“It’s like a black swan for companies that were non-digitally native that have to adapt their business model to support this additional pressure, both in fulfillment and returns,” Vilar said. “And we are seeing this set of brands and retailers come to the market for online solutions to pretty much put returns in autopilot.”

Return Logic’s solution automates a number of steps in reverse logistics, beginning with enabling consumers to start a return themselves. Some retailers force customers to contact customer service to receive a shipping label, which requires headcount on the retailer’s side and a delay in initiating the return. By giving shoppers a way to print their own label, the process can be expedited while also freeing up staff to work on other tasks.

Meanwhile, Returnly’s Credit product automates the process of accepting an exchange. Returnly takes on the risk and pays for the item, so that the right item can be shipped to the consumer before their return is received. This cuts down on customer service inquiries that are related to the status of a refund, and it also helps retailers close more sales.

Automation further assists retailers in keeping track of all the nuances that come with returns processing. For instance, this digitization can determine whether a shopper is still in their return window or easily figure out if they bought an item when it was final sale.

What can’t be automated is the physical opening of boxes, which may necessitate a bigger team to process returns.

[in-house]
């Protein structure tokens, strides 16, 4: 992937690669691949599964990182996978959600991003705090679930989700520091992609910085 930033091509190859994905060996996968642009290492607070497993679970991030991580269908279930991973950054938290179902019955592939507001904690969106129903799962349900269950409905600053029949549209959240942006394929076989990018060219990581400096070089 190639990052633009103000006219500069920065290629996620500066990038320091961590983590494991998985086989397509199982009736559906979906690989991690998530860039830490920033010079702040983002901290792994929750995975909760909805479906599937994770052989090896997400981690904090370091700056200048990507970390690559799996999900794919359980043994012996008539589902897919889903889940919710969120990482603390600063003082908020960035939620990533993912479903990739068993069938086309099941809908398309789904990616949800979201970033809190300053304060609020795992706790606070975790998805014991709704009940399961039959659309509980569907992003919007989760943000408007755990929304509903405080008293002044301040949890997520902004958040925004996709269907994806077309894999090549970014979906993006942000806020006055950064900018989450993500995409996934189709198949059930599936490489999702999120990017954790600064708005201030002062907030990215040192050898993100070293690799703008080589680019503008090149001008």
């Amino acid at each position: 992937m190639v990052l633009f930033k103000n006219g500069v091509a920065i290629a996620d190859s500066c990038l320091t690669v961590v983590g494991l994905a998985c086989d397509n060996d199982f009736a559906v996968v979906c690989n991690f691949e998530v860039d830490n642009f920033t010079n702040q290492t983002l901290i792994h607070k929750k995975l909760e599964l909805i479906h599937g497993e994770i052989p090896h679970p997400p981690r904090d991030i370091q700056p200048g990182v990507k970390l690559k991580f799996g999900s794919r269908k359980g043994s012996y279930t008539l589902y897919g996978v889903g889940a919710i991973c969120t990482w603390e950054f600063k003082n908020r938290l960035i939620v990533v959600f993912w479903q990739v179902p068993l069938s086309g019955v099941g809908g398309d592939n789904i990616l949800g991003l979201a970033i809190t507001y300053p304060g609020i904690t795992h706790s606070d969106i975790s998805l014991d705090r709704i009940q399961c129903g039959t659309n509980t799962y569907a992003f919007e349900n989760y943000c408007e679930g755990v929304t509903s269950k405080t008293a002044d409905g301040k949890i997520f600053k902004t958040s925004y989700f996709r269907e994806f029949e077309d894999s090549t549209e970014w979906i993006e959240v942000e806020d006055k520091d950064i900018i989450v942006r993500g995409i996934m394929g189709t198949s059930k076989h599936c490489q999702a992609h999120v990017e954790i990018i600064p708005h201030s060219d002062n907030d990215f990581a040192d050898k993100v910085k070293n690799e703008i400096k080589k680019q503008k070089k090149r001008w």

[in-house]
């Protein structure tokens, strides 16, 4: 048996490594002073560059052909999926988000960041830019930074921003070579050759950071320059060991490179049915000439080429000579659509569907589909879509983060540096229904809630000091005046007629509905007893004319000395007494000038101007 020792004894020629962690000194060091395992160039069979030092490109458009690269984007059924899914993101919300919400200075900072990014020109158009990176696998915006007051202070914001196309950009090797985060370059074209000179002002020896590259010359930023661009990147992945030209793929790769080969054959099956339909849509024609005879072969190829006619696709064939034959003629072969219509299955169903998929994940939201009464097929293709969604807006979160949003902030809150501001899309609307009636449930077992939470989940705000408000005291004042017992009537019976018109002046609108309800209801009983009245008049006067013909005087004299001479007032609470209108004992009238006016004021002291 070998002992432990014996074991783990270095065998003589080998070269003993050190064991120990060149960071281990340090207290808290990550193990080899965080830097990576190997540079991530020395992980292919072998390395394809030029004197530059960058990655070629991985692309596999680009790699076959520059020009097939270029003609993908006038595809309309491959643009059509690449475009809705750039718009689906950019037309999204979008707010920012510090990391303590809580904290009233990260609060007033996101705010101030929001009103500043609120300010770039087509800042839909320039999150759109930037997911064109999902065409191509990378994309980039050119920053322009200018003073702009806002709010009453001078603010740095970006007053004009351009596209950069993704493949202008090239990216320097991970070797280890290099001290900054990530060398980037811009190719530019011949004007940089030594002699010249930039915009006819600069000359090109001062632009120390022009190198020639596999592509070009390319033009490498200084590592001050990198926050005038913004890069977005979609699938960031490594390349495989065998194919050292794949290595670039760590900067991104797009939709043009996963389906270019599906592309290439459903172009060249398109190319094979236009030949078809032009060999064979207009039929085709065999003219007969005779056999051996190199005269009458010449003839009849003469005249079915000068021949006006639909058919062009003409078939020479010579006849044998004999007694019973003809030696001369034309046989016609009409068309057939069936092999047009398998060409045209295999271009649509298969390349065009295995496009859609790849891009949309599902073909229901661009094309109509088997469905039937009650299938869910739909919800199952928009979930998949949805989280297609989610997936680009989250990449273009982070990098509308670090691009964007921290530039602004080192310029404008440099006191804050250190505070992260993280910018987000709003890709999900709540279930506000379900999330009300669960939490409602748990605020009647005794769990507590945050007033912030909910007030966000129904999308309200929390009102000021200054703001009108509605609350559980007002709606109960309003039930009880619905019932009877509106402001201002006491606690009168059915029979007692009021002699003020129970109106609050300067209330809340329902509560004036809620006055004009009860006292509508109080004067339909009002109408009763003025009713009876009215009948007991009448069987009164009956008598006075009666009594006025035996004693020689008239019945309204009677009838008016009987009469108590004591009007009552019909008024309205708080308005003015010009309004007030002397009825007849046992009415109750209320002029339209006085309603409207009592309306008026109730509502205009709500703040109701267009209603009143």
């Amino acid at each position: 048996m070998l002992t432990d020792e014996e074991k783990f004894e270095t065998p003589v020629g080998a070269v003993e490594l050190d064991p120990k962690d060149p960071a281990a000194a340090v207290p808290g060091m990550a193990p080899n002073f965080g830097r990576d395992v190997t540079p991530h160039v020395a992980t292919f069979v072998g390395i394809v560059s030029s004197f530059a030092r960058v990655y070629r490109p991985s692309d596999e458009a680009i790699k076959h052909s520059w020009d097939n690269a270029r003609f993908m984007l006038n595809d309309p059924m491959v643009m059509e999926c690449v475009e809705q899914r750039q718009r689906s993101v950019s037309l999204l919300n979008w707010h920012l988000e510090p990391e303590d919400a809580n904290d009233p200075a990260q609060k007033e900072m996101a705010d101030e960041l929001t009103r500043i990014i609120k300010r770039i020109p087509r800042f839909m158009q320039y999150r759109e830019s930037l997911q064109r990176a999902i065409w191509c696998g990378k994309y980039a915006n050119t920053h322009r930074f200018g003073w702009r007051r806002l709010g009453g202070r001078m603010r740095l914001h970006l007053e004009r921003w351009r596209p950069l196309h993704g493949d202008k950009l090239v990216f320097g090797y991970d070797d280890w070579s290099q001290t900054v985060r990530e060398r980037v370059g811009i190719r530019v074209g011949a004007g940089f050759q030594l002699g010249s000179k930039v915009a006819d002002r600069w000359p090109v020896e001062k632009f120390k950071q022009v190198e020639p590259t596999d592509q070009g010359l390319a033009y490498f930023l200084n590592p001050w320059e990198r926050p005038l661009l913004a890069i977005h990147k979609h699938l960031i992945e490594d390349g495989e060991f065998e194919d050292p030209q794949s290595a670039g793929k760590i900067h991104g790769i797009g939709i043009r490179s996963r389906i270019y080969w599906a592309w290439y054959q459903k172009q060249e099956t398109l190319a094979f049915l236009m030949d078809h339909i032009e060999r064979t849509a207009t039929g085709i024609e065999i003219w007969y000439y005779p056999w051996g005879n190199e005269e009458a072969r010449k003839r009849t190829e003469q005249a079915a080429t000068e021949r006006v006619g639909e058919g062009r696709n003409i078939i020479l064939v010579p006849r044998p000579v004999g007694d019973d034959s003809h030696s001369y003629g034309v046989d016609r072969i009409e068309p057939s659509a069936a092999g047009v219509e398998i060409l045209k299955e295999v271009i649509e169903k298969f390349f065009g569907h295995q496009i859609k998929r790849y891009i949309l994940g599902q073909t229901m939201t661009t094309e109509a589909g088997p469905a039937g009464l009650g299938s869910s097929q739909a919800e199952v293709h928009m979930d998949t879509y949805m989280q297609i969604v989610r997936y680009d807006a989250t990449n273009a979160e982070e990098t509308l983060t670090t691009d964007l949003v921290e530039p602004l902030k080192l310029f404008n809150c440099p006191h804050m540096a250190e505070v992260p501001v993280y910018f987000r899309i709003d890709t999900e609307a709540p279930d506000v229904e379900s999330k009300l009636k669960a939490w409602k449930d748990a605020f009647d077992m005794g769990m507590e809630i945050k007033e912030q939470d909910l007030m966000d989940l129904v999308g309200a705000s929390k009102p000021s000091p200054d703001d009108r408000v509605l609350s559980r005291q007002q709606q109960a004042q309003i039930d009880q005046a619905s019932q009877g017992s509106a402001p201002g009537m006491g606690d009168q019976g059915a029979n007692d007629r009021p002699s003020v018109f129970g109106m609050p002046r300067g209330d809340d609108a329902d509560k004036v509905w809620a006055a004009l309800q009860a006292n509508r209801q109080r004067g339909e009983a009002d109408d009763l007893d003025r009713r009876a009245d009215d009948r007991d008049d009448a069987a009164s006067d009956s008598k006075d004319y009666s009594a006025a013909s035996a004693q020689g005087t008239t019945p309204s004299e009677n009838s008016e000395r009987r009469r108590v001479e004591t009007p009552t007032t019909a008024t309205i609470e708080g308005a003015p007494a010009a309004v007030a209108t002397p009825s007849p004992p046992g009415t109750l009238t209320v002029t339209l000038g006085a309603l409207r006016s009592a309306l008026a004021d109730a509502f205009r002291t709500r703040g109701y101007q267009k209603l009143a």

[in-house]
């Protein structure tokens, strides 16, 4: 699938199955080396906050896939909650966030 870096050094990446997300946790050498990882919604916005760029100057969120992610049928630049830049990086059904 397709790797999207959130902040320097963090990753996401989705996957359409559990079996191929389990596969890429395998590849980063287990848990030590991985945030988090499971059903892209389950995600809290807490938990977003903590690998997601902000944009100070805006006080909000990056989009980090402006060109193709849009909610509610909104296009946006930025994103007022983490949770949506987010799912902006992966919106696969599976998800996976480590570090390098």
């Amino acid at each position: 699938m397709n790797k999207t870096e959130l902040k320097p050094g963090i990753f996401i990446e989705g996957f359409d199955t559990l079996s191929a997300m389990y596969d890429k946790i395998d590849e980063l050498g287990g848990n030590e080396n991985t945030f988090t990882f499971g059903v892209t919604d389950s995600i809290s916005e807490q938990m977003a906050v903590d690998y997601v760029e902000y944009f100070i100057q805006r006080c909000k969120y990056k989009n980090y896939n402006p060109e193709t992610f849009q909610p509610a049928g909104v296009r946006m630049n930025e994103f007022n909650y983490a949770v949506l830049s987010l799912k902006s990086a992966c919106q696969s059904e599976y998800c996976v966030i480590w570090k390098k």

“Even though a customer can go to your website, generate a return label and ship it, the choke point is going to become what are your procedures to handle the material and get it back into the inventory and do it in a financially sound manner,” Sobotta said. “That is a real challenge for retailers. The recommendation would be map out your processes, understand your volume and put headcount in place ahead of that curve, because it’s only going to grow in intensity.”

Data gleaned from returns processing can also be used to help retailers shape return policies that will best serve their business needs. For instance, having guidelines to allow a longer window for exchanges than returns may raise returns, but more will be requests for swaps rather than refunds.

Moving merchandise

The speed at which returns are processed has a profound impact on how much a retailer loses. Consumer behavior during this pandemic is costing merchants as out-of-season apparel comes back later than usual, lowering the chance that it can be resold without significant discounts.

One of the ways that retailers purge returned merchandise is to sell it at an aggressive promotional price to consumers in a final sale clearance event.

As an alternative, companies can remarket products in secondary channels. For instance, Optoro funnels client returns to “recommerce” channels such as the retailer’s outlet stores or secondary marketplaces.